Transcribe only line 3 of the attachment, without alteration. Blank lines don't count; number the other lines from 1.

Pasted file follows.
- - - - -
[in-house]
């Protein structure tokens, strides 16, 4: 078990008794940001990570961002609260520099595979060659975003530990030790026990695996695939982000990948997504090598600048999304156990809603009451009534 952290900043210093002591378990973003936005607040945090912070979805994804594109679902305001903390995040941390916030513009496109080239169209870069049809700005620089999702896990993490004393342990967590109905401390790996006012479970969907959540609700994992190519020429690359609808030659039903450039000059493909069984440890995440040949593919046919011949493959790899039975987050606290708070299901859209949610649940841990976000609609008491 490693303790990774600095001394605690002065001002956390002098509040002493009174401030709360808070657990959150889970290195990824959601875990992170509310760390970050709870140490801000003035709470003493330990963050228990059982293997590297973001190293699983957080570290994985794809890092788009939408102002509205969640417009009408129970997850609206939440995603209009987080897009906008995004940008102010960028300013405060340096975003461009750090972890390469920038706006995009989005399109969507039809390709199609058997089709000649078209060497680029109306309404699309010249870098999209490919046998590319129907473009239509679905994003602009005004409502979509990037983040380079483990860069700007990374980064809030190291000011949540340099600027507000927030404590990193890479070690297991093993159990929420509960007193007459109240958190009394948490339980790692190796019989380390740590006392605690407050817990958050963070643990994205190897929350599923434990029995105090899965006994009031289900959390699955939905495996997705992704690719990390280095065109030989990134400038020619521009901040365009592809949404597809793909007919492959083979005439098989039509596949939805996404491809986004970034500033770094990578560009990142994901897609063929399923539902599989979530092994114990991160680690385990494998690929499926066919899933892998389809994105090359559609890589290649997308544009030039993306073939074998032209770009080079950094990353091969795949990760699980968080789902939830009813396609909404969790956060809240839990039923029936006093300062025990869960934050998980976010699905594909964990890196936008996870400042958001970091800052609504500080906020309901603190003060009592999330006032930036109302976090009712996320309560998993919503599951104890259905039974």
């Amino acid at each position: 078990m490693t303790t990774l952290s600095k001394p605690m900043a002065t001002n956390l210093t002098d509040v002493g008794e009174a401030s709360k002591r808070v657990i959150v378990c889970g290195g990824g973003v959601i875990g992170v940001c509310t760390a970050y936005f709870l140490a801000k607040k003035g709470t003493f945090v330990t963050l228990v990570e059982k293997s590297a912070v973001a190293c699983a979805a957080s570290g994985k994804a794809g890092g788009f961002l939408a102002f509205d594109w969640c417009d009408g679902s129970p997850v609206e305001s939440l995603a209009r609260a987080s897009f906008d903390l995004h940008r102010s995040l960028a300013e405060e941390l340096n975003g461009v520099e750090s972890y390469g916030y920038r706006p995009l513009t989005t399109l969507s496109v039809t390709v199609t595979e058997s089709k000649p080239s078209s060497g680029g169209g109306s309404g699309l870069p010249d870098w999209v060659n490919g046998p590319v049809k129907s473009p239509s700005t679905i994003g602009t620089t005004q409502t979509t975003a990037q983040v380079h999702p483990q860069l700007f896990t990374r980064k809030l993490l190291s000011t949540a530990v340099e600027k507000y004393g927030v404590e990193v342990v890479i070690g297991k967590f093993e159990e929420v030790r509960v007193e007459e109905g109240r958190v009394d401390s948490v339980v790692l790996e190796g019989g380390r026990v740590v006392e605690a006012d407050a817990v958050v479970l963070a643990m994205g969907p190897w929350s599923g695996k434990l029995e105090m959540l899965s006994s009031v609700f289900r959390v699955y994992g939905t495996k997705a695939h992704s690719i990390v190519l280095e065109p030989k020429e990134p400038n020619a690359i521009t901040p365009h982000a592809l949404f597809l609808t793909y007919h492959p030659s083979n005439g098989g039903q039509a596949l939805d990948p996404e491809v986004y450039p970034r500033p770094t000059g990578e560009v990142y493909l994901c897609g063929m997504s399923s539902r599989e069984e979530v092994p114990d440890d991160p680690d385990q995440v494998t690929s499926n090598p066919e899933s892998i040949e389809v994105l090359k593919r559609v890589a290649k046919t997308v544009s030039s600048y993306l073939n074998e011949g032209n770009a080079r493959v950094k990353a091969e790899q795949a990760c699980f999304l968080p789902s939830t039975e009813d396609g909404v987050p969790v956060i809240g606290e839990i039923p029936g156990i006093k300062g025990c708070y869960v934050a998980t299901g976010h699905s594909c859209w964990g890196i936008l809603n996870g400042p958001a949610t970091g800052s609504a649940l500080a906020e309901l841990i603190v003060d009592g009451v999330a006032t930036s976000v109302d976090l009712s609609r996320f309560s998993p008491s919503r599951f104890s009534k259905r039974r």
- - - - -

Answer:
């Amino acid at each position: 078990m490693t303790t990774l952290s600095k001394p605690m900043a002065t001002n956390l210093t002098d509040v002493g008794e009174a401030s709360k002591r808070v657990i959150v378990c889970g290195g990824g973003v959601i875990g992170v940001c509310t760390a970050y936005f709870l140490a801000k607040k003035g709470t003493f945090v330990t963050l228990v990570e059982k293997s590297a912070v973001a190293c699983a979805a957080s570290g994985k994804a794809g890092g788009f961002l939408a102002f509205d594109w969640c417009d009408g679902s129970p997850v609206e305001s939440l995603a209009r609260a987080s897009f906008d903390l995004h940008r102010s995040l960028a300013e405060e941390l340096n975003g461009v520099e750090s972890y390469g916030y920038r706006p995009l513009t989005t399109l969507s496109v039809t390709v199609t595979e058997s089709k000649p080239s078209s060497g680029g169209g109306s309404g699309l870069p010249d870098w999209v060659n490919g046998p590319v049809k129907s473009p239509s700005t679905i994003g602009t620089t005004q409502t979509t975003a990037q983040v380079h999702p483990q860069l700007f896990t990374r980064k809030l993490l190291s000011t949540a530990v340099e600027k507000y004393g927030v404590e990193v342990v890479i070690g297991k967590f093993e159990e929420v030790r509960v007193e007459e109905g109240r958190v009394d401390s948490v339980v790692l790996e190796g019989g380390r026990v740590v006392e605690a006012d407050a817990v958050v479970l963070a643990m994205g969907p190897w929350s599923g695996k434990l029995e105090m959540l899965s006994s009031v609700f289900r959390v699955y994992g939905t495996k997705a695939h992704s690719i990390v190519l280095e065109p030989k020429e990134p400038n020619a690359i521009t901040p365009h982000a592809l949404f597809l609808t793909y007919h492959p030659s083979n005439g098989g039903q039509a596949l939805d990948p996404e491809v986004y450039p970034r500033p770094t000059g990578e560009v990142y493909l994901c897609g063929m997504s399923s539902r599989e069984e979530v092994p114990d440890d991160p680690d385990q995440v494998t690929s499926n090598p066919e899933s892998i040949e389809v994105l090359k593919r559609v890589a290649k046919t997308v544009s030039s600048y993306l073939n074998e011949g032209n770009a080079r493959v950094k990353a091969e790899q795949a990760c699980f999304l968080p789902s939830t039975e009813d396609g909404v987050p969790v956060i809240g606290e839990i039923p029936g156990i006093k300062g025990c708070y869960v934050a998980t299901g976010h699905s594909c859209w964990g890196i936008l809603n996870g400042p958001a949610t970091g800052s609504a649940l500080a906020e309901l841990i603190v003060d009592g009451v999330a006032t930036s976000v109302d976090l009712s609609r996320f309560s998993p008491s919503r599951f104890s009534k259905r039974r």